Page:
Characterization of absorption, distribution, metabolism, and excretion (ADME) drug parameters inform safety testing and future clinical studies. To augment their current capabilities in a time- and capital-efficient way, pharmaceutical and biotechnology firms often outsource compound synthesis and ADME/DMPK assays to Contract Research Organizations (CROs). Aside from cost savings, the challenges of manually transcribing unformatted or Excel-bound CRO reports dramatically slows the drug discovery and development process. Data availability and quality consumes scientists’ cycles, especially when biopharma sponsors work with multiple CROs. Note: most CROs maintain proprietary data formats for standard assays, and these are usually file-based (e.g. Excel or PowerPoint files).
To maximally benefit from CRO outsourcing, biopharma companies must automate the returning data flow. Ingestion, validation and curation of the data into internal data stores make it accessible and actionable. Otherwise, the vast volumes of generated data will be stuck in emails, obsolete file versions, or (worst) paper reports. This case study illustrates two recent CRO ADME/ PK reporting workflows from different biotech customers. TetraScience has evolved the ADME /PK report process to be efficient, scalable, and consistent with enforced data quality from the beginning of the pipeline process. Scientists can use their preferred informatics tools (Spotfire, Tableau, Vortex) to construct structure-activity relationship (SAR) tables to better understand how molecular properties influence biological activity.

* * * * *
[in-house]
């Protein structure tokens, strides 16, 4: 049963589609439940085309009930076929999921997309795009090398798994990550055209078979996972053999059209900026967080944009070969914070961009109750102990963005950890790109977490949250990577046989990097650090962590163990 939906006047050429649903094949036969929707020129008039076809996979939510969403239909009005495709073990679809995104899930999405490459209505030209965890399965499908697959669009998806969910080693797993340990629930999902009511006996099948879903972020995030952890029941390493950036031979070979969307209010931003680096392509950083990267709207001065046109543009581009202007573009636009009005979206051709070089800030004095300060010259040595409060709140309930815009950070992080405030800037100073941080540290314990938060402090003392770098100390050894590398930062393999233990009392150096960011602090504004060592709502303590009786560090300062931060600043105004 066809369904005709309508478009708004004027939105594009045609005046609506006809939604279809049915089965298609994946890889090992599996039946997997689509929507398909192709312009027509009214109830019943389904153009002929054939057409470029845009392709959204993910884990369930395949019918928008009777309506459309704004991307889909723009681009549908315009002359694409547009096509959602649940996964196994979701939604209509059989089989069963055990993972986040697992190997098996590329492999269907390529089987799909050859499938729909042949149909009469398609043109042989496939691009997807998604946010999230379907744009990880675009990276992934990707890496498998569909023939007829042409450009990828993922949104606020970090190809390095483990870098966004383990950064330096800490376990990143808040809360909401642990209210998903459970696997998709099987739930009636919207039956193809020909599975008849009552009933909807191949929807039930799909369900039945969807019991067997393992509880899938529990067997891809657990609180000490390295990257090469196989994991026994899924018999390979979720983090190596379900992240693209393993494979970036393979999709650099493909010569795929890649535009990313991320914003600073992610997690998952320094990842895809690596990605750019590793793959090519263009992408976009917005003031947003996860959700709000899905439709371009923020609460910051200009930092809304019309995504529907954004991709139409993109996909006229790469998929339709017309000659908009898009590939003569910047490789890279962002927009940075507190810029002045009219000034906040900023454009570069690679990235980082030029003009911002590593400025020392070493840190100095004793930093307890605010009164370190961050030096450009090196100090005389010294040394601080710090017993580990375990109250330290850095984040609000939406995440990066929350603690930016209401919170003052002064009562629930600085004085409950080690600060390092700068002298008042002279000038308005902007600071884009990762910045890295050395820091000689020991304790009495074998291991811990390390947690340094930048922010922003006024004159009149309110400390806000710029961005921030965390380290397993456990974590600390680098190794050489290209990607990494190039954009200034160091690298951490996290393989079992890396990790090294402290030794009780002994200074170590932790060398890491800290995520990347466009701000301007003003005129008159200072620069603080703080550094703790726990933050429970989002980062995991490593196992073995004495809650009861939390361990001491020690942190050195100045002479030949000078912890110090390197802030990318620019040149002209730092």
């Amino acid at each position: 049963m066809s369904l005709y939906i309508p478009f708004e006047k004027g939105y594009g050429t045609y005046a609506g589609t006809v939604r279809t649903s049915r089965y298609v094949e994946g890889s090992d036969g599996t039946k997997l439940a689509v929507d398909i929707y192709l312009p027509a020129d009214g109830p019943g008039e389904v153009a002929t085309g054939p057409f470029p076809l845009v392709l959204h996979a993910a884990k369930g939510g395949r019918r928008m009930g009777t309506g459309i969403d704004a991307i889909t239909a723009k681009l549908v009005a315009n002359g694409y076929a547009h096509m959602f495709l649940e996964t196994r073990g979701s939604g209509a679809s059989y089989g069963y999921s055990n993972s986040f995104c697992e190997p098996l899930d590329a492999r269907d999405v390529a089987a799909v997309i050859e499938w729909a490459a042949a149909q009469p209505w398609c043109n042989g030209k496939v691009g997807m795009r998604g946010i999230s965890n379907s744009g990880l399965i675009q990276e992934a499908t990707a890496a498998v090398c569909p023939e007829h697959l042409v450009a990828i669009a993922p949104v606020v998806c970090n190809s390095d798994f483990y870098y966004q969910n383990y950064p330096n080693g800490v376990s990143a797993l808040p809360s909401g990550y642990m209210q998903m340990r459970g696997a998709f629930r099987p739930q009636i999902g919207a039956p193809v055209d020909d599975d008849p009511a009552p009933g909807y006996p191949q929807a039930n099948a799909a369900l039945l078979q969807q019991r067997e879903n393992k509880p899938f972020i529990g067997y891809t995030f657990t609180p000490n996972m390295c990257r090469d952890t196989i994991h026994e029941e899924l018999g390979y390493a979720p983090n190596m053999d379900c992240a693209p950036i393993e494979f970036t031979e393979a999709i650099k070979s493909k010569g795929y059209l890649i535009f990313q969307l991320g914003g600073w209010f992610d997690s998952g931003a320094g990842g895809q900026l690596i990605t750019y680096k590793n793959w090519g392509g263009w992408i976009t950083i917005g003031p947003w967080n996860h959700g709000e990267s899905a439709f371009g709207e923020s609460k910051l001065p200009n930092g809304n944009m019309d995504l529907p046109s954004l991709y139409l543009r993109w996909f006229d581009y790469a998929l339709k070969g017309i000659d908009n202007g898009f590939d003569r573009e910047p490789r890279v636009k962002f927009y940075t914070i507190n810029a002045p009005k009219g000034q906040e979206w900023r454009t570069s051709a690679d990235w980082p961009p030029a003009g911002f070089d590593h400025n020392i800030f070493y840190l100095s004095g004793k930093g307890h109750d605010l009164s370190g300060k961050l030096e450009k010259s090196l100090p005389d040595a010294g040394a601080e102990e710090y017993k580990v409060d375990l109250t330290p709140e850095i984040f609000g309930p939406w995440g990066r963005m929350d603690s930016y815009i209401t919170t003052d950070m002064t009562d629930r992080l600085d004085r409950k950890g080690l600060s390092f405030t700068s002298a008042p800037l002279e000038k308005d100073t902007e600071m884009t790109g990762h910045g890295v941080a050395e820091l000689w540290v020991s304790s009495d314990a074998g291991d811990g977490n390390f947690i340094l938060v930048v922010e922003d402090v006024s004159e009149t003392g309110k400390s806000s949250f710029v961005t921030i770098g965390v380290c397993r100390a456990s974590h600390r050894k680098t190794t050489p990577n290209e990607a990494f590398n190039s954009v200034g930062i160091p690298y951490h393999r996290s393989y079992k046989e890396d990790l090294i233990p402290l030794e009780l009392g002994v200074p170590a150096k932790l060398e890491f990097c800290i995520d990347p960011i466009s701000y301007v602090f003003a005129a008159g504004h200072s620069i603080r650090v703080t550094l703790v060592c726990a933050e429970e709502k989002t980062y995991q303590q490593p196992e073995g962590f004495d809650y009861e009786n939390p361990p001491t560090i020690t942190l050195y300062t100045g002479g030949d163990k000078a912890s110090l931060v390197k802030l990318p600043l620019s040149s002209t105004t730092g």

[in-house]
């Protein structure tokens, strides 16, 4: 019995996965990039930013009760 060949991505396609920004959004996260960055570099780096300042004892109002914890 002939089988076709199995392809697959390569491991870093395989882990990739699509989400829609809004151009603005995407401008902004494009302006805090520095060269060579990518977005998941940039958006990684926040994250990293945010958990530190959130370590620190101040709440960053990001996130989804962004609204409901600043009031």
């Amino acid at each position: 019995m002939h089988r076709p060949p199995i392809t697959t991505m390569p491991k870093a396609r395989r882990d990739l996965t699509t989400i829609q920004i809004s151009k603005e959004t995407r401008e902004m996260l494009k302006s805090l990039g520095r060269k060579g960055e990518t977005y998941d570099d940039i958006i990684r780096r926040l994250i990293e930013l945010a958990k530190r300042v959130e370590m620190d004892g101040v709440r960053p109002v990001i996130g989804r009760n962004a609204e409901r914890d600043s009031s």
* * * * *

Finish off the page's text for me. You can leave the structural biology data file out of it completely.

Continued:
Two Boston-area, public, clinical stage start-up biotechnology companies, who specialize in gene therapy and precision medicine, respectively. Both collaborate with a single key CRO for their ADME/PK needs.
Scheme 1, below, illustrates our customers’ current workflow for pharmacokinetics and pharmacodynamics (PK/PD) studies with their CRO partners.
Scheme 1: Example ADME and PK Report Workflow (before TetraScience)
Step 1: Scientists receive ADME reports from CROs, perform sanity checks on all required fields for each report - protein binding, kinetics solubility, metabolic stability. Every report submitted must be manually checked,and usually requires ~2 hours of scientists’ time.
Step 2a: If a required field like “species” - is missing, or a typo in half-life value, scientists contact the CRO for corrections. This step can take multiple emails or phone calls to resolve.
Step 2b: CROs resubmit reports to correct mistakes. Scientists repeat steps 1 and 2a (if applicable) and overwrite older versions of this report.
Step 3a: Scientists extract results and publish them to the Electronic Lab Notebook (“ELN”) and the corporate ADME/Tox database as needed. This step may take several iterations as the scientists may go back and forth between Step 1, 2a, 2b and 3.